The Publication of Habitat for Humanity International | February / March 2002
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Fighting Poverty
A World View
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A Regional View
Homeowner Determination Yields Renewed Hope

Habitat in Appalachia:
A Proven Solution
What You Can Do


Poverty Persists
Despite Nation's Wealth
Competing priorities make tough choices part of daily life.


By any measure, the United States is one of the wealthiest countries in the world. And yet, despite the general prosperity that keeps most Americans well-fed, comfortably housed and reasonably empowered, millions of people in the United States struggle to adequately house their children, feed them nutritious meals and keep them warm at night.

Lacking the resources to meet basic needs–sometimes referred to as “heat-or-eat” situations–is a way of life for some of society’s most vulnerable members. According to the National Center for Children in Poverty, more than 12 million children live in families with incomes under the federal poverty line, and Harvard University’s Joint Center for Housing Studies estimates that more than 14 million U.S. households—about one in eight—paid more than 50 percent of their income for housing in 1999. “If you have a scale of the most horrible situation to the most desirable, having no place to live at all is at the bottom,” says Sheila Crowley, executive director of the National Coalition for Low Income Housing. “Next are the people who are barely hanging on and making impossible decisions about how to use their money. When you take all that together, you’ve probably got somewhere around 6 million households in the United States.”

With such a significant portion of the population affected, most Americans probably see “poor” people every day and simply do not realize it. For example, a single mother attempting to support herself and a child with a full-time minimum-wage job is unable to afford a two-bedroom apartment at fair market rent prices without spending more than 30 percent of her income. This situation holds true anywhere in the country, and in most states, even two full-time minimum-wage jobs aren’t enough.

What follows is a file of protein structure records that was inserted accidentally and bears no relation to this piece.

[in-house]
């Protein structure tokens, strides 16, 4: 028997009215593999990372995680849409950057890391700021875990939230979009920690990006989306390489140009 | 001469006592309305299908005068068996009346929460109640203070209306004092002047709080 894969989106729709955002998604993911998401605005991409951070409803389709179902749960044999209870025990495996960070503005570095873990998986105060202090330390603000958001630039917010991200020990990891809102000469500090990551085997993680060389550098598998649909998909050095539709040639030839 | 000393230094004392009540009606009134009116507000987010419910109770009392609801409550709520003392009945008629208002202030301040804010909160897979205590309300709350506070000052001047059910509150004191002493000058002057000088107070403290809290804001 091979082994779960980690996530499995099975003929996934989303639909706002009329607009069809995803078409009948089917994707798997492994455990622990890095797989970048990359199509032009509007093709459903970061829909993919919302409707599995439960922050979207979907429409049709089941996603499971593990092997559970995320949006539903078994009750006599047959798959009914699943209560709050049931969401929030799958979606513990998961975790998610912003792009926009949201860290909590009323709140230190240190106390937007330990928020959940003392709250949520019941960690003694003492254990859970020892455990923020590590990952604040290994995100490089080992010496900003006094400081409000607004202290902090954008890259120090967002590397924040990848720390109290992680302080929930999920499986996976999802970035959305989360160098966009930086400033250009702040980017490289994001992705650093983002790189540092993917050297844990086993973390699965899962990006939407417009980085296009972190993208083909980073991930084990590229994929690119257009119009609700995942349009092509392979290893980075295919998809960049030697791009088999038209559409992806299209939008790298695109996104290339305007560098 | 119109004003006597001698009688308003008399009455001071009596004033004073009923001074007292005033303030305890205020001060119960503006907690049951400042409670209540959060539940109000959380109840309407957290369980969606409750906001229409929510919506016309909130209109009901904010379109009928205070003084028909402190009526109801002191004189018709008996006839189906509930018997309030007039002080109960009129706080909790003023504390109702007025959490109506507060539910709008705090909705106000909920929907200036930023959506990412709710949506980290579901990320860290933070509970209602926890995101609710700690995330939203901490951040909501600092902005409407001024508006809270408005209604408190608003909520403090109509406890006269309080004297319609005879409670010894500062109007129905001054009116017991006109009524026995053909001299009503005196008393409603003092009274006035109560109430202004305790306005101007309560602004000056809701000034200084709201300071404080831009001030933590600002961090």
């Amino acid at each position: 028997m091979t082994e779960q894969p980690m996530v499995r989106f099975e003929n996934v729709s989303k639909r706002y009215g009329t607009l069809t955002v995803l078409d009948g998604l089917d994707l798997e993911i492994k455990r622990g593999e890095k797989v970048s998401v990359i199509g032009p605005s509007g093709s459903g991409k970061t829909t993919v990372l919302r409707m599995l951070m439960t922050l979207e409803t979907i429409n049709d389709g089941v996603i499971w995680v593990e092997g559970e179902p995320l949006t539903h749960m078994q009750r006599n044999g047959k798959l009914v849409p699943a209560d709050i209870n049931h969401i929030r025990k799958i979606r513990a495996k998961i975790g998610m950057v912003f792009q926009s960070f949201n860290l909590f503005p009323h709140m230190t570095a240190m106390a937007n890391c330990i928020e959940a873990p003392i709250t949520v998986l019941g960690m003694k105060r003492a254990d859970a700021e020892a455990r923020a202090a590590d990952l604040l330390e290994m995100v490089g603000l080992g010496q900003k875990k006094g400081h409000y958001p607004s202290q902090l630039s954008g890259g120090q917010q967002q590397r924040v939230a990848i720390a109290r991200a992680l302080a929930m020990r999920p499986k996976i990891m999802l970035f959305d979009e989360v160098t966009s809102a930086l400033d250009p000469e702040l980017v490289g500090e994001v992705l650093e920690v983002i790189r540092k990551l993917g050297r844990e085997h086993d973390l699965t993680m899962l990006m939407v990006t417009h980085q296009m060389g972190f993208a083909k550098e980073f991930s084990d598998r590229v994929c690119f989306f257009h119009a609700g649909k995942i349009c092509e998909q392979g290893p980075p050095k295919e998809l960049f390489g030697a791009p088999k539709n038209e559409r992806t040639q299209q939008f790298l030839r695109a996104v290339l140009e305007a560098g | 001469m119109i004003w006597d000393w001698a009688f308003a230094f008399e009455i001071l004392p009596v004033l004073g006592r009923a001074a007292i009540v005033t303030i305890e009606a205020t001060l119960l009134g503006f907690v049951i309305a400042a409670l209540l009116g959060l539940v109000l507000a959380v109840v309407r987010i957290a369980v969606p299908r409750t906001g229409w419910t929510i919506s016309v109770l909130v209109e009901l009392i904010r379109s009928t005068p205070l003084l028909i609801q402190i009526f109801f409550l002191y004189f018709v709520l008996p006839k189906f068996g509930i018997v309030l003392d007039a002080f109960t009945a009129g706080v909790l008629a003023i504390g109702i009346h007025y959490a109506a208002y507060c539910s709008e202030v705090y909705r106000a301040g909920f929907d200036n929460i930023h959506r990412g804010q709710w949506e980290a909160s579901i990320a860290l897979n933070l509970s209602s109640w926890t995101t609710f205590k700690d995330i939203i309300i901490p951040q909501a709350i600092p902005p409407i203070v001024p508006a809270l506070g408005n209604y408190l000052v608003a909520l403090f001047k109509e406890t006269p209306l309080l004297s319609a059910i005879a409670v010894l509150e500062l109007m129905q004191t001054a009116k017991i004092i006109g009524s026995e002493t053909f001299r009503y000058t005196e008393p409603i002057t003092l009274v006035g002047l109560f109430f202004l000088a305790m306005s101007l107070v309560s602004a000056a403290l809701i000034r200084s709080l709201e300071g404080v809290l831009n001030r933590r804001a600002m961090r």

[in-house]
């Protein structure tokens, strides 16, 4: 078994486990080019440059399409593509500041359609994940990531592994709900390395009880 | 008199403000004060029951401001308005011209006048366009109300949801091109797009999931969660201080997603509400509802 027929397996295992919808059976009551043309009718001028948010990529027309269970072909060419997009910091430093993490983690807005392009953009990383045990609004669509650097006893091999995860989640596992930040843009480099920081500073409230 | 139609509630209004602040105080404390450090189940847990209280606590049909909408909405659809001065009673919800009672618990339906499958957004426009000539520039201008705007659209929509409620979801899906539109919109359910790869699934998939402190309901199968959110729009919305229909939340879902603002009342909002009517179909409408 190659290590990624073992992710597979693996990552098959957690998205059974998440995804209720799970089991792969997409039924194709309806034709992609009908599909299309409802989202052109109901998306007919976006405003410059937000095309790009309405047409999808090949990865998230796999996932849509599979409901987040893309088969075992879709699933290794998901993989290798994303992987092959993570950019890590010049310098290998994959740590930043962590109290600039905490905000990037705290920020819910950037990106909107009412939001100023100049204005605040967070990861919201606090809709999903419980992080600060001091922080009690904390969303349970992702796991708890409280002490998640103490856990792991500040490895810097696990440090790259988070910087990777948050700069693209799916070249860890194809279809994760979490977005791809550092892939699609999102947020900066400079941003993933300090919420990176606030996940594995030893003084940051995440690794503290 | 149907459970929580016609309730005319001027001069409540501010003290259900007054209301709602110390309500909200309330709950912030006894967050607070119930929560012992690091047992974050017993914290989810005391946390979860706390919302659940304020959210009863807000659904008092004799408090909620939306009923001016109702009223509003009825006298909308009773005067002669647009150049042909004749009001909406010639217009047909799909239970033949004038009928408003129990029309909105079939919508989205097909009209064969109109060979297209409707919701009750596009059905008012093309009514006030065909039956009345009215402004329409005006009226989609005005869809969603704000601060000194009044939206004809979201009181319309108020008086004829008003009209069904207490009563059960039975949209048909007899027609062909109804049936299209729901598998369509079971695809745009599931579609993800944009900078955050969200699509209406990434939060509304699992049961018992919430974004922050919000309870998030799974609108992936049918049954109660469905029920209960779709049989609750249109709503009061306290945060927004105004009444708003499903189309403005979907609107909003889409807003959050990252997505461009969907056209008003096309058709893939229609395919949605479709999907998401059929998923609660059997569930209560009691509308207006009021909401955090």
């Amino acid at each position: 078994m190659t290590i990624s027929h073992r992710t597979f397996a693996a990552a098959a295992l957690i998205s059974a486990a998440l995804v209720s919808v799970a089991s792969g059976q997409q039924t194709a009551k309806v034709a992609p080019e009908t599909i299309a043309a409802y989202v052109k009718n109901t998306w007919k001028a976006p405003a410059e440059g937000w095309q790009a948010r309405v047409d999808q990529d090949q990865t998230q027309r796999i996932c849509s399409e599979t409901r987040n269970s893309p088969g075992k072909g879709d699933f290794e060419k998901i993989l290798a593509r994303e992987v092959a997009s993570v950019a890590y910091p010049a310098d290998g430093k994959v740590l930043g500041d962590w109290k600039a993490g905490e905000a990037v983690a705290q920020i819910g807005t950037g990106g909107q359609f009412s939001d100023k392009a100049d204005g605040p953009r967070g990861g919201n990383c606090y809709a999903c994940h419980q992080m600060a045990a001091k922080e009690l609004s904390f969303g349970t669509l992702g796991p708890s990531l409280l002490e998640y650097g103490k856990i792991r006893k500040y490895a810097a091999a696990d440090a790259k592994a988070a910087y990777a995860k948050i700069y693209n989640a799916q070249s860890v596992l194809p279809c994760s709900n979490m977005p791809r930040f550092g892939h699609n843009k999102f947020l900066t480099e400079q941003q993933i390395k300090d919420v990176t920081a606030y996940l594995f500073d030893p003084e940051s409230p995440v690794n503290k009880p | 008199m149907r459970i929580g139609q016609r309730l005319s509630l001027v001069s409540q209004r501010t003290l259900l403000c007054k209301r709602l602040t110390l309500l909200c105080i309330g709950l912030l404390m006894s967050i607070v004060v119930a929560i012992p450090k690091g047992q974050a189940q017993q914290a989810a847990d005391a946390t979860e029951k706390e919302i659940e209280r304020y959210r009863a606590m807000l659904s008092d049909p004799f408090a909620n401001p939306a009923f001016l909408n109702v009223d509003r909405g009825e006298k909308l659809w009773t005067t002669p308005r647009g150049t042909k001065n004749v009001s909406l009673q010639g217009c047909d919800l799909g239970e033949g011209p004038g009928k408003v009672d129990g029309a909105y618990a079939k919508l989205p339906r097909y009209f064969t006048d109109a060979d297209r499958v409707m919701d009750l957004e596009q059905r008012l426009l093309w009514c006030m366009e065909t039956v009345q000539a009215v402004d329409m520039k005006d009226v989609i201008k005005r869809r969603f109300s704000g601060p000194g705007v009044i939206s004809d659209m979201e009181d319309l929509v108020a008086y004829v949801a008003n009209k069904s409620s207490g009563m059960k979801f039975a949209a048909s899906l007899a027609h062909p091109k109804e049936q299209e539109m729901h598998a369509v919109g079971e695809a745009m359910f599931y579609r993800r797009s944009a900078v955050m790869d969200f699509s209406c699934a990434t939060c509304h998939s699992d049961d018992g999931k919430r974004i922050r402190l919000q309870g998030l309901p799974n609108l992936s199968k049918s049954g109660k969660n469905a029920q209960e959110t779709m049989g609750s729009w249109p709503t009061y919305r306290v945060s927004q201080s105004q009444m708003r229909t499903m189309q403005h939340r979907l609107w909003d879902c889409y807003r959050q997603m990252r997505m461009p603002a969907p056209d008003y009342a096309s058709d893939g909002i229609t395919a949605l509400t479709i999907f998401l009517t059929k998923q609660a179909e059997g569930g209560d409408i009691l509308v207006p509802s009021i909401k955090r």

“It’s a very high mountain,” says Nic Retsinas, director of the Joint Center for Housing Studies and member of Habitat’s international board of directors. “I have no false expectations that in a matter of days or weeks or months or years we will be able to scale the mountain. But when I think of Habitat, I think of the famous quote from Margaret Mead, ‘Never doubt that a small group of thoughtful, committed citizens can change the world. Indeed, it is the only thing that ever has.’ I guess the notion of thoughtful, committed people who have a sense of community is a positive, propelling motivation for me.”

What began as a small group of thoughtful, committed people dreaming big dreams 25 years ago in a barn in southwest Georgia has grown.

In the years since its founding, Habitat for Humanity’s efforts have changed the lives of more than 120,000 families throughout the world. With more than 1,600 affiliates and 650 campus chapters in the United States, Habitat’s reach continues to expand into more communities. Northwest Indiana HFH dedicated the United States’ 40,000th Habitat house last September, and while that number is small compared with the need, it still represents a decisive step forward for the hundreds of thousands of homeowners and volunteers who are not willing to accept unaffordable, substandard housing as a part of their lives.

Retsinas recalls a Habitat moment that demonstrates the impact of Habitat’s work on individuals. While on a business trip in South Texas, he was able to participate in a house dedication for a new Habitat house. When he noticed that the mother of the family was crying, he was touched that a simple, modest house could trigger such strong emotion. He was even more touched to learn that her tears were not only of joy; she had lived in a shack her whole life, and it embarrassed her for the crowd to see that she had no furniture to fill up what she thought was a large new house.

“It was transformational in terms of her life,” Retsinas says.

Despite the obstacles, Habitat continues this process of transformation–one house and one life at a time.



1. Pray.
• Pray for the safety of Habitat staff, volunteers and homeowners in areas of civil instability.
• Pray that funds will be available to build to the organization’s capacity.


2. Build.
• Volunteer with your local affiliate. To find out which affiliate is closest to you, visit www.habitat.org/local.
• Support the ministry financially by donating online (/cd/giving/donate.aspx) or by donating to your local affiliate.
• Participate on a Global Village work team. For more information, visit www.habitat.org/gv/.


3. Teach.
• Raise awareness of housing issues in your area by talking about them in your church, by writing letters to your local newspaper and by sharing your concerns with elected representatives.
• Check for new reports from organizations such as the National Low Income Housing Coalition (www.nlihc.org), Housing Assistance Council (www.ruralhome.org) and the Department of Housing and Urban Development (www.hud.gov).
• Encourage schools to teach students about the importance of volunteering.

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